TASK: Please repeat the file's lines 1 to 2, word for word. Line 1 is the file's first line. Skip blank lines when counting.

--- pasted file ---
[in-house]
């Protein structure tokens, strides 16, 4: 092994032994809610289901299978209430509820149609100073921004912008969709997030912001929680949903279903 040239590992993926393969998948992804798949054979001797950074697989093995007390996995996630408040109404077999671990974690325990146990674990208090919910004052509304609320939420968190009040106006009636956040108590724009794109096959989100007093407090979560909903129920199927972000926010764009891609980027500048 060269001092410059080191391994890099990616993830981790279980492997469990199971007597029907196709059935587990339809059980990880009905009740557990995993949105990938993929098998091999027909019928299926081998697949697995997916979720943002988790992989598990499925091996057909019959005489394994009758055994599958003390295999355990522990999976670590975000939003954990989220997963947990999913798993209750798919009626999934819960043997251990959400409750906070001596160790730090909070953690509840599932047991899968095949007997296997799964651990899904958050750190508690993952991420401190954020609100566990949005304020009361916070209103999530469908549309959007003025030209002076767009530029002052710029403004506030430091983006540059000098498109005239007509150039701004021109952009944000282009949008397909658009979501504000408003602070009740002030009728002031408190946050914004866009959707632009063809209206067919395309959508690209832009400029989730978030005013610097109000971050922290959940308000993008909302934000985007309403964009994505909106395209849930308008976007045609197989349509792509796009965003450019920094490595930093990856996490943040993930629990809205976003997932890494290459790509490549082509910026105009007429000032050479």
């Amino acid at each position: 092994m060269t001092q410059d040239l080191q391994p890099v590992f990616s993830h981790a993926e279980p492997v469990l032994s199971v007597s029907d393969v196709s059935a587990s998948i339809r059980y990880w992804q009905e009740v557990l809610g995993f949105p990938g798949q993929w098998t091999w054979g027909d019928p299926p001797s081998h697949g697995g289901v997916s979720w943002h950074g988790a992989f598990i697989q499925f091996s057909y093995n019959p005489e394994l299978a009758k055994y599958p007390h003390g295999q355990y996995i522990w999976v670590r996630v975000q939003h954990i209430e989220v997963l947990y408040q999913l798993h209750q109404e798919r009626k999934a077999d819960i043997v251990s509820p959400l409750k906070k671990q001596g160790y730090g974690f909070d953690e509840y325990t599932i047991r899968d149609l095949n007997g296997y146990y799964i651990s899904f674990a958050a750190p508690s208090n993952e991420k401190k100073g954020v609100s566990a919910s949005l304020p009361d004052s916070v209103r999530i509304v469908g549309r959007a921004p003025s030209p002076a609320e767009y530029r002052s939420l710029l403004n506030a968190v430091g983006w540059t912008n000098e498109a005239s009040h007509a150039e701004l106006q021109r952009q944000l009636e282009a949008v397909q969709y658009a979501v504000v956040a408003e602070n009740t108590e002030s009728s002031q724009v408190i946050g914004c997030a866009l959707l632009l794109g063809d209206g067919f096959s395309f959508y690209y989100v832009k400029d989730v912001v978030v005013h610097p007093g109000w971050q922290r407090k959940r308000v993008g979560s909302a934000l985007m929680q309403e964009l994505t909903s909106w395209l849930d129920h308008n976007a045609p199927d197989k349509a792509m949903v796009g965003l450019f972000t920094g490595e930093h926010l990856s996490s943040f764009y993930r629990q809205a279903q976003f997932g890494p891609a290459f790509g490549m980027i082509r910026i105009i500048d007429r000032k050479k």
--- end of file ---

[in-house]
């Protein structure tokens, strides 16, 4: 092994032994809610289901299978209430509820149609100073921004912008969709997030912001929680949903279903 040239590992993926393969998948992804798949054979001797950074697989093995007390996995996630408040109404077999671990974690325990146990674990208090919910004052509304609320939420968190009040106006009636956040108590724009794109096959989100007093407090979560909903129920199927972000926010764009891609980027500048 060269001092410059080191391994890099990616993830981790279980492997469990199971007597029907196709059935587990339809059980990880009905009740557990995993949105990938993929098998091999027909019928299926081998697949697995997916979720943002988790992989598990499925091996057909019959005489394994009758055994599958003390295999355990522990999976670590975000939003954990989220997963947990999913798993209750798919009626999934819960043997251990959400409750906070001596160790730090909070953690509840599932047991899968095949007997296997799964651990899904958050750190508690993952991420401190954020609100566990949005304020009361916070209103999530469908549309959007003025030209002076767009530029002052710029403004506030430091983006540059000098498109005239007509150039701004021109952009944000282009949008397909658009979501504000408003602070009740002030009728002031408190946050914004866009959707632009063809209206067919395309959508690209832009400029989730978030005013610097109000971050922290959940308000993008909302934000985007309403964009994505909106395209849930308008976007045609197989349509792509796009965003450019920094490595930093990856996490943040993930629990809205976003997932890494290459790509490549082509910026105009007429000032050479």